MexicoThe United States is currently undergoing a massive influx of Central American immigrants along the Southwest border. Due to gridlock and political interest in courting the Latino vote, federal policies have been ineffective in resolving this looming national crisis. The consequent bureaucratic quagmire, in turn, prevents states from protecting the interests of their citizens. A dangerous situation looms, where local communities and citizen groups feel compelled to take action to preserve property and maintain their way of life.

Resolving this immediate crisis is important but the nation’s political leaders must also examine the migration and demographic trends which threaten the geographic cohesiveness and prosperity of the United States. This existential threat could be turned into a strategic opportunity if viewed through a different, long-term lens.

In his final book Who Are We? The Challenges to America’s National Identity, Harvard political scientist Samuel Huntington addressed what he viewed as an impending crisis posed by Hispanic immigration. He argued that Anglo-Protestant culture, the fundamental reason the United States has prospered as a nation, was eroding because of this northward population shift. He also noted that Hispanic immigration differed from past such movements for six reasons: contiguity, scale, illegality, regional concentration, persistence, and historical presence. It is this last factor that requires further examination.

People from no other immigrant group in America’s history can make a claim of ownership of U.S. territory. Most of the Southwest region from Texas, to California, to Utah was incorporated into the United States after wars with Mexico in the mid-19th century. Peter Skerry of Boston College notes:

Unlike other immigrants, Mexicans arrive here from a neighboring nation that has suffered a military defeat at the hands of the United States; and they settle predominantly in a region that was once part of their homeland…. Mexican Americans enjoy a sense of being on their own turf that is not shared by other immigrants.

This history certainly challenges assimilation of the migrants, potentially leading to the bifurcation of a national culture.

Huntington further posits that blood relationships are thicker than national borders. The concentration of Hispanic immigrants along the Southwest border, with relatives nearby but outside the US, poses a true stressor on the political line drawn between the two states. Despite long- established borders, cross-border networks, often based on family connections, have the potential to spawn a unification movement. Historically, such culturally divisive borders have been a source of bloodshed, with Rwanda, Korea and Vietnam as recent examples.

Huntington was not alone in this school of thought. Another academic, Charles Truxillo of the University of New Mexico, predicts the Southwestern American states and the northern states of Mexico will form a new republic by 2080. “Southwest Chicanos and Norteño Mexicanos are becoming one people again,” he said and it should happen “by any means necessary.” What this new political entity would look like – a semi-autonomous region or an independent state – no one knows.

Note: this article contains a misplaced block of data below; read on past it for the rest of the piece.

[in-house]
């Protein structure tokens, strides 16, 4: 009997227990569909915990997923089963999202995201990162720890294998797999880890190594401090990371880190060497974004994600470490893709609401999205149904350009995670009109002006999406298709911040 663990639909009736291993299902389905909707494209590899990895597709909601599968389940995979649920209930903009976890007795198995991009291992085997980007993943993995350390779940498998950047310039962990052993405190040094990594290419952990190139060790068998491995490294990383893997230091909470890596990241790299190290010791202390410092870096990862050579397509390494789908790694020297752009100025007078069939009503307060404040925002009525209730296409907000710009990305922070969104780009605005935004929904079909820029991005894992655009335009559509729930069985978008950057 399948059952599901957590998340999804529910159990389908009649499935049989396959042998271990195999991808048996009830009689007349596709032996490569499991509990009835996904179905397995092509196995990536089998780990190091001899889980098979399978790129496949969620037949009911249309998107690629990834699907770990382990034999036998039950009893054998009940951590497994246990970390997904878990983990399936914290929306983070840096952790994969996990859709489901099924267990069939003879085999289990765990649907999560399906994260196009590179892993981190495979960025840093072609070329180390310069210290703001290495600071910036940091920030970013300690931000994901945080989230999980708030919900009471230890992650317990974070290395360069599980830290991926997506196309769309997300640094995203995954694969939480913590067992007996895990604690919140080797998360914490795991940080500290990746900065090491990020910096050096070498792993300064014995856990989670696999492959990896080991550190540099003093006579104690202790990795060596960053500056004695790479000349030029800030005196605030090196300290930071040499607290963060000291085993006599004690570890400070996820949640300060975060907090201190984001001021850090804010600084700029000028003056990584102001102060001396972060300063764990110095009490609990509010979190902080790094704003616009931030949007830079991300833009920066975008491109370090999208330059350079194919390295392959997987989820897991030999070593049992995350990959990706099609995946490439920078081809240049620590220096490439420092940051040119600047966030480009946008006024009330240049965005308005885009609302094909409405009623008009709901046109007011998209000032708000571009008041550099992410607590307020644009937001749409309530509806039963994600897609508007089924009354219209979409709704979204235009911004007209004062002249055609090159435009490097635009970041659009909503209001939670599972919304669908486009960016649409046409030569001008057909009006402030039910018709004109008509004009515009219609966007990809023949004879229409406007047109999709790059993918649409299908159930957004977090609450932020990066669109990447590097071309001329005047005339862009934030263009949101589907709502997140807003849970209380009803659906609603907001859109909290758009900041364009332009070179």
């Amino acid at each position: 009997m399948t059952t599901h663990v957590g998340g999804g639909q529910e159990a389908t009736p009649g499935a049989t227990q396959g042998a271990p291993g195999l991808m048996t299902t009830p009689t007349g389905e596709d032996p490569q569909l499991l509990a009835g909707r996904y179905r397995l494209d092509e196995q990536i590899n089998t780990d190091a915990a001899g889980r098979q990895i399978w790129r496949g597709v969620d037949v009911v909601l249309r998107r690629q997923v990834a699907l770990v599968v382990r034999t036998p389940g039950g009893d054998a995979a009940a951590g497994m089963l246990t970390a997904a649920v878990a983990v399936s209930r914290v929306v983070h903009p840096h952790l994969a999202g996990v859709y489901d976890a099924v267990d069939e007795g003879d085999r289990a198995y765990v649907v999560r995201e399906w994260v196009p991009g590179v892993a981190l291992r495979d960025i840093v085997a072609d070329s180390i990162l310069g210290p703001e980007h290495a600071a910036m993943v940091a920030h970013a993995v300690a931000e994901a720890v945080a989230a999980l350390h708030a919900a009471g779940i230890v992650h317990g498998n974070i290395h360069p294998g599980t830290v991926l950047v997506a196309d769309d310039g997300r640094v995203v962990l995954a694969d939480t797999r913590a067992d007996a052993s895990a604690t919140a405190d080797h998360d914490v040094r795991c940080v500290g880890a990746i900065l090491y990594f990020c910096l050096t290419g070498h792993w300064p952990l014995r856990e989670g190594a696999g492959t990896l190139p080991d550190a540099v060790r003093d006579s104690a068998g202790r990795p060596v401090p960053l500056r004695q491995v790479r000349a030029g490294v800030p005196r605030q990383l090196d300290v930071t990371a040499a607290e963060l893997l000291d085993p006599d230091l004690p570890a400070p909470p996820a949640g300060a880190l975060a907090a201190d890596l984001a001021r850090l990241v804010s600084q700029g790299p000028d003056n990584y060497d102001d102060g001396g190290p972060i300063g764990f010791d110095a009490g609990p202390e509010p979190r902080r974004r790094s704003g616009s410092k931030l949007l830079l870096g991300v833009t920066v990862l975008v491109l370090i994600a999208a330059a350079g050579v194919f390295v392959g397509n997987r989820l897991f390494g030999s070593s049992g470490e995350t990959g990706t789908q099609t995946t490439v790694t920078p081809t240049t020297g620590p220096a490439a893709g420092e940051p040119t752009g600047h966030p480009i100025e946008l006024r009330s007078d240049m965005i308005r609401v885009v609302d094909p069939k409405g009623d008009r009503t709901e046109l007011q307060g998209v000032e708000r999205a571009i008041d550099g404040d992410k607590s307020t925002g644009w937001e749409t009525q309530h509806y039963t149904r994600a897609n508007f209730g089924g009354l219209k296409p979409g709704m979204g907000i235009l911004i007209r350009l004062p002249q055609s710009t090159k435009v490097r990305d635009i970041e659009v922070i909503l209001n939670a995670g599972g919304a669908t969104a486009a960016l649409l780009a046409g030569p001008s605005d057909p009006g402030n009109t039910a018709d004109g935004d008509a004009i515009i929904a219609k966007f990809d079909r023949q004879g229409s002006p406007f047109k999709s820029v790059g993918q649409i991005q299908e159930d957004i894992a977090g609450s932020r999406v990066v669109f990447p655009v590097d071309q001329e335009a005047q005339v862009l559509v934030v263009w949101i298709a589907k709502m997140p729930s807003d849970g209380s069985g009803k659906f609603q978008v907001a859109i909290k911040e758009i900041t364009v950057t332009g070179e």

While this notion may seem absurd, recent polls indicate measures of trust and confidence in the US federal government are at an all-time low and nascent movements are underway in several states (Maryland, Colorado, and California) to change existing borders to create more representative political entities. In democratic republics, can this type of secession occur without bloodshed if demanded by its citizens? Recent events in Crimea may portend the future of state borders not supported by the populace. So something should be done.

In the thought-proving book The Revenge of Geography, Robert Kaplan compares the current crisis along America’s Southwest border with the decline of the Roman Empire. Political overreach elsewhere while ignoring problems close to home contributed to the demise of Rome. Kaplan argues that the influx of immigrants along the Southwest Border poses a similar strategic security concern for America. Like Huntington and others, he highlights the dangers of ignoring the long term effects of unbridled illegal immigration and concludes some form of conjoining Mexico and the United States may be inevitable. Conversely, Kaplan also identifies opportunities from such a situation.

Obviously, a more vibrant Mexican economy would lower the push of migrants seeking work in the United States. If Mexico were to achieve first-world economic status, Kaplan asserts, a stable and prosperous republic south of the Rio Grande, working in concert with United States, would be an unbeatable combination in geopolitics. Considering the much younger population of Central America, the natural resource abundance, particularly energy, of Canada, and economic infrastructure in the US, a tri-lingual “supra-state” of the three North America countries would serve as an effective global balancing force.